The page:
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Illinois Criminal Statute of Limitations

Every state imposes time limits -- called a "statute of limitations" -- on the filing of certain criminal charges. Time limits, in theory, ensure that the evidence (physical as well as eyewitness) has not deteriorated to the point where it becomes unreliable. Still, some serious crimes have no time limits. Illinois' criminal statute of limitations law, for example, places no limits on first-degree murder charges.

Learn about Illinois criminal statute of limitations in the table below. If you have specific questions about your unique circumstances, speak with a qualified Illinois criminal defense attorney to learn more.

State Illinois
Topic  Criminal Statute of Limitations
Definition The criminal statute of limitations is a time limit the state has for prosecuting a crime. Under Illinois law, the statute of limitations depends on the severity of the crime you face, ranging from one year and 6 months to no time limit.
Code Sections 720 ILCS 5/3-55/3-7
Felonies
  • 1st-degree murder: No time limit.
  • 2nd-degree murder: No time limit.
  • Attempt to commit first-degree murder: No time limit.
  • Criminal solicitation to commit murder: No time limit.
  • Involuntary manslaughter: No time limit.
  • Reckless homicide: No time limit.
  • Treason: No time limit.
  • Arson: No time limit.
  • Residential arson: No time limit.
  • Aggravated arson: No time limit.
  • Child pornography: No time limit.
  • Forgery: No time limit.
  • Any offense involving sexual conduct / sexual penetration of a minor in which the DNA profile of the offender is obtained and entered into a DNA database within 10 years after the commission of the offense: No time limit.
  • Theft of property exceeding $100,000 in value: 7 years from the last act committed in furtherance of the crime.
  • Identity theft: 7 years from the last act committed in furtherance of the crime.
  • Aggravated identity theft: 7 years from the last act committed in furtherance of the crime.
  • Financial exploitation of an elderly person or person with a disability: 7 years from the last act committed in furtherance of the crime.
  • Any other felony: 3 years.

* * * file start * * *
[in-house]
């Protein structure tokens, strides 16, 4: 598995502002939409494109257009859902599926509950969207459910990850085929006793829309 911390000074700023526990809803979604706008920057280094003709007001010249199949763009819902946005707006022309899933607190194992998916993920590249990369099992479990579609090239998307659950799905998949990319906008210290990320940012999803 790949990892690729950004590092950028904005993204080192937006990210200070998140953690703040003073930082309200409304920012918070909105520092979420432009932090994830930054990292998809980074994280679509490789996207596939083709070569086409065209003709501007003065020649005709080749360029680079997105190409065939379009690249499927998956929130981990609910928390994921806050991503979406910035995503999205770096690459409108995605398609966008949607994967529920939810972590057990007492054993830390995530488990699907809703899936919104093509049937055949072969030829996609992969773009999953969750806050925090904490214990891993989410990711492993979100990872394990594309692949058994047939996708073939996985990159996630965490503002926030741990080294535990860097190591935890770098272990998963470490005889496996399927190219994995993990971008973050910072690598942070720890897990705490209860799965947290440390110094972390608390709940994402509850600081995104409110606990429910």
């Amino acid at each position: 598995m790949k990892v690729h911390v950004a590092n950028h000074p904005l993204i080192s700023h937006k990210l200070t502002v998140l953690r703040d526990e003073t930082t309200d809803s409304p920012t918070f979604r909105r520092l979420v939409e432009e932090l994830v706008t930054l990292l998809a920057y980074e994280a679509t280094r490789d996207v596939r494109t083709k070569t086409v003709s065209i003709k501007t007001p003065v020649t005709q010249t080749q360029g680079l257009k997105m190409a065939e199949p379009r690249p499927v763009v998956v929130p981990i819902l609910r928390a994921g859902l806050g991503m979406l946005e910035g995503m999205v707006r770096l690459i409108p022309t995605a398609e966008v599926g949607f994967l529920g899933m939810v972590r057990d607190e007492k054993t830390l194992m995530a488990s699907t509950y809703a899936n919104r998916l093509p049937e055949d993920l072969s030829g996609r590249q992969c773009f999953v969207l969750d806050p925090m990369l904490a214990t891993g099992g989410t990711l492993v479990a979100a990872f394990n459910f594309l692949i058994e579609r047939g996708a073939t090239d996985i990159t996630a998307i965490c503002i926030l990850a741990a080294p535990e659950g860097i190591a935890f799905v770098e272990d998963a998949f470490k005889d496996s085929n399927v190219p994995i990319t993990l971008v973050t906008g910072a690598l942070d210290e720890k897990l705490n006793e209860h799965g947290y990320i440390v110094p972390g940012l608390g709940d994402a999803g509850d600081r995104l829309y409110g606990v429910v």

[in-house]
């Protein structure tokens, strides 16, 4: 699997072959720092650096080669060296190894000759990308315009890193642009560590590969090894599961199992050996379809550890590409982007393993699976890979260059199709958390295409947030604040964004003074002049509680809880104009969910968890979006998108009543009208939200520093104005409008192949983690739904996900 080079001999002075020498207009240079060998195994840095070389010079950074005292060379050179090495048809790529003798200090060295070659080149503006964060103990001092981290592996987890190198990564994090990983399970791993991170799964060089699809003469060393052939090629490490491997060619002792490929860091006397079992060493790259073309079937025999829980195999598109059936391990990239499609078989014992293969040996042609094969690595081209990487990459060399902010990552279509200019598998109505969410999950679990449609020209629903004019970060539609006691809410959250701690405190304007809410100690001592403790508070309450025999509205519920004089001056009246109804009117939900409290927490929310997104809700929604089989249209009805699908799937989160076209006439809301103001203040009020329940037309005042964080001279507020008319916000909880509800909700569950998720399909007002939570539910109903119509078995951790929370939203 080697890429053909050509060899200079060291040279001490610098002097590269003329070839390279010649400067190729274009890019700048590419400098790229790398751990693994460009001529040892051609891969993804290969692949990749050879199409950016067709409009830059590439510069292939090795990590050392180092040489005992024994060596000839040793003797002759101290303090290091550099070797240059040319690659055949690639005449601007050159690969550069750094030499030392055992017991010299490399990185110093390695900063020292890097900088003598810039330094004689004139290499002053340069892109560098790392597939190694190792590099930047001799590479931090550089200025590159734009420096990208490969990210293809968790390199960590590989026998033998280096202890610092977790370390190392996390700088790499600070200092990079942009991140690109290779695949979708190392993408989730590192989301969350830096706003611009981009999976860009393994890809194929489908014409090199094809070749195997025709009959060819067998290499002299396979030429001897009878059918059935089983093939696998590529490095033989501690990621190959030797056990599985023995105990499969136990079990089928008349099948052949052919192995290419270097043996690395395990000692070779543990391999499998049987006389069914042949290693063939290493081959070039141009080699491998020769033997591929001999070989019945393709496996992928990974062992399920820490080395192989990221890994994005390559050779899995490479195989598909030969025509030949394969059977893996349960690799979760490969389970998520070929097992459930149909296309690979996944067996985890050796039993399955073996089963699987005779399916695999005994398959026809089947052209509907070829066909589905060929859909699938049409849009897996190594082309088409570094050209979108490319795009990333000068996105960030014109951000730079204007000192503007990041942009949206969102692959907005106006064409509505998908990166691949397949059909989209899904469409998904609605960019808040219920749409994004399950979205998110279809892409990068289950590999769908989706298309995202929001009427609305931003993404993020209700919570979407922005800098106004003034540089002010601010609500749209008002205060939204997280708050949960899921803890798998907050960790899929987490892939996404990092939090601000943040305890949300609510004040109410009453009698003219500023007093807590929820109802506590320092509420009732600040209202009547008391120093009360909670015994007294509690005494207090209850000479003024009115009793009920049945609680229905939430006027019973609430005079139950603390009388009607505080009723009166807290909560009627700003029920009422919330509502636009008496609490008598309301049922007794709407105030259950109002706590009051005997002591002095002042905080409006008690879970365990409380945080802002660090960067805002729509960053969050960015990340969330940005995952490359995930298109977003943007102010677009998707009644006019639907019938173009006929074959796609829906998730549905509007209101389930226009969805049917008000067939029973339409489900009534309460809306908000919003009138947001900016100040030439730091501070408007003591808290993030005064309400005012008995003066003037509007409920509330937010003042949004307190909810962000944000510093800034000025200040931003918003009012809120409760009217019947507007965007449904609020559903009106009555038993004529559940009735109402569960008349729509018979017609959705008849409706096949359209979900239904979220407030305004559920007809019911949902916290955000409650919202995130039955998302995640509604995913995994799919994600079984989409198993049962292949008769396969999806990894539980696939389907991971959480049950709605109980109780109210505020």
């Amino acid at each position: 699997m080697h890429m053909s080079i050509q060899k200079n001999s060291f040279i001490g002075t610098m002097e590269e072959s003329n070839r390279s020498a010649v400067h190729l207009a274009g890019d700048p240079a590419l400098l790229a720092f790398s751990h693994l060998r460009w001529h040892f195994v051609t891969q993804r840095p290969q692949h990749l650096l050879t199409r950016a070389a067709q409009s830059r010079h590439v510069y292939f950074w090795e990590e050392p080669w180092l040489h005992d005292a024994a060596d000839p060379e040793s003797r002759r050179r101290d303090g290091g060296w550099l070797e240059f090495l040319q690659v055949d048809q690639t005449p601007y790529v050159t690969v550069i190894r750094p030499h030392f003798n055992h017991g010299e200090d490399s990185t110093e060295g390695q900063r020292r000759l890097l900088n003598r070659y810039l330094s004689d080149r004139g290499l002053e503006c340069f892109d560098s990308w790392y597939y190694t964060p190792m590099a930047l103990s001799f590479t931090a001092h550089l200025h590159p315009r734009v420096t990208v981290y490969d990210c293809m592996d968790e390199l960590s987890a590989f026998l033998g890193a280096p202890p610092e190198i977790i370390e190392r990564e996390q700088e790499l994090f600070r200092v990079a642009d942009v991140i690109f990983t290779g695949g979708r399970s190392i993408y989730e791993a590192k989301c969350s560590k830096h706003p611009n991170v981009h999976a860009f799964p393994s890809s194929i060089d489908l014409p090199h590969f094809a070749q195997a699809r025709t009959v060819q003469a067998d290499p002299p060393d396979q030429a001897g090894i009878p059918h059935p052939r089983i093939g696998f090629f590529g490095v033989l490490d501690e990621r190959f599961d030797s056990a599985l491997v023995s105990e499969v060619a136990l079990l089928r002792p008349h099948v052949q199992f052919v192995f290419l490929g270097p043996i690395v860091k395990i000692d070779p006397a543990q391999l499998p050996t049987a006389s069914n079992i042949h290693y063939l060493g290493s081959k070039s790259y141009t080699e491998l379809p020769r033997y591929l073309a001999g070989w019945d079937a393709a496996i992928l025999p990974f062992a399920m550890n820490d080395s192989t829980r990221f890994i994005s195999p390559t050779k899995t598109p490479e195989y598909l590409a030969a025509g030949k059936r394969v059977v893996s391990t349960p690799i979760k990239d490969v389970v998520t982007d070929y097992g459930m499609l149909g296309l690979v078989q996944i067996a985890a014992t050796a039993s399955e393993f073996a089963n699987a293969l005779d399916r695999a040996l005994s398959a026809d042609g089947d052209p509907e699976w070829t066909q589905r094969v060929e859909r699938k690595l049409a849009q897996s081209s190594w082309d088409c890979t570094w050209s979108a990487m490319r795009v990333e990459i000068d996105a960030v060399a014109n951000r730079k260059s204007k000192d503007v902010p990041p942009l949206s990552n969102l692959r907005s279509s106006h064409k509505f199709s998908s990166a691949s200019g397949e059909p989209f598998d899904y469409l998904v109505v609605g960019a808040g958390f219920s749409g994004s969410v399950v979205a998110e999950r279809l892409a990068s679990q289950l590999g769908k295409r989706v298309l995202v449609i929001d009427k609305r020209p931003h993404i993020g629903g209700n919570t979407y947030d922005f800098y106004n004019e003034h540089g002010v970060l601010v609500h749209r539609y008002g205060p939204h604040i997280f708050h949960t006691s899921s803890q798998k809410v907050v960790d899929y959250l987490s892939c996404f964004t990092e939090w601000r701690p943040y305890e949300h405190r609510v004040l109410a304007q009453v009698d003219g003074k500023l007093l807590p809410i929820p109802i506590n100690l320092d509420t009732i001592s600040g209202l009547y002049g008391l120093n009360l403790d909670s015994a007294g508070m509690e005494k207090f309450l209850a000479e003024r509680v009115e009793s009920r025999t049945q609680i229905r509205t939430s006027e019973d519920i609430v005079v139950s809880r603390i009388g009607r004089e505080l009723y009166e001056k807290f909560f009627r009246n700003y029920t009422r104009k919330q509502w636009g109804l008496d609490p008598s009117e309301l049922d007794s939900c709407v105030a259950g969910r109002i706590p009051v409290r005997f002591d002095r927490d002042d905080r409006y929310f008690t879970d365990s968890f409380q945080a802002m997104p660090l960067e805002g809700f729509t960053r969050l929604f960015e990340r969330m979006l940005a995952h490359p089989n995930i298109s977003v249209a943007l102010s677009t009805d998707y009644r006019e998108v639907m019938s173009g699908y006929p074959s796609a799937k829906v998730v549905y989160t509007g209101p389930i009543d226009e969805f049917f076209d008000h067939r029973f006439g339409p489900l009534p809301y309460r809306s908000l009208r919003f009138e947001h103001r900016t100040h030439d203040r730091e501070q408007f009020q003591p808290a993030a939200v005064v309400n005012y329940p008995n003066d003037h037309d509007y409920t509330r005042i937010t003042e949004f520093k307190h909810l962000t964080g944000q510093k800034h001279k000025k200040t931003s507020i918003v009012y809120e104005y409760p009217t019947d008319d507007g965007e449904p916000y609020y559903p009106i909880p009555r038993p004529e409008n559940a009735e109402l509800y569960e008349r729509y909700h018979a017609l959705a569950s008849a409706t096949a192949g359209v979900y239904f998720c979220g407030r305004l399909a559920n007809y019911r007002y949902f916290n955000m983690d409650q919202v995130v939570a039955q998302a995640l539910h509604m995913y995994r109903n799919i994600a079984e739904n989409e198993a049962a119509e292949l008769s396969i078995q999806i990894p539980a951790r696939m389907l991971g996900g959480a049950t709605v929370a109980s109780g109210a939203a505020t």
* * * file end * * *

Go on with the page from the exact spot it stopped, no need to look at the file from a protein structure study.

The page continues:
Misdemeanors Within 1 year and 6 months after its commission. 
Crimes in Which a Child Is a Victim
  • Child pornography: No time limit.
  • Any offense involving sexual conduct / sexual penetration of a minor in which the DNA profile of the offender is obtained and entered into a DNA database within 10 years after the commission of the offense: No time limit.
Acts During Which Statute Does Not Run
  • Period in which the defendant is not usually and publicly resident within Illinois.
  • Period in which the defendant is a public officer and the offense charged is theft of public funds while in public office.
  • Period in which a prosecution is pending against the defendant for the same conduct.
  • Period in which a proceeding or an appeal from a proceeding relating to the quashing or enforcement of a Grand Jury subpoena issued in connection with an investigation of a violation of a criminal law of this State is pending.
  • Period in which a material witness is placed on active military duty or leave.
  • Period in which the victim of unlawful force or threat of imminent bodily harm to obtain information or a confession is incarcerated, and the victim's incarceration is a consequence of the unlawful force or threats.
Other N/A

Note: State laws are always subject to change through the passage of new legislation, rulings in the higher courts (including federal decisions), ballot initiatives, and other means. While we strive to provide the most current information available, please consult an attorney or conduct your own legal research to verify the state law(s) you are researching.

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Illinois Criminal Statute of Limitations Laws: Related Resources

Are You Suspected of a Crime? Get in Touch With a Local Defense Lawyer

There are times when you may have technically committed a crime, but procedurally the state can't bring a case against you because the time limit has passed. While every case is different, you'll want to know about the law and any possible statute of limitations defenses that may be available to you. Contact an Illinois criminal defense attorney today to learn more and get some peace of mind.

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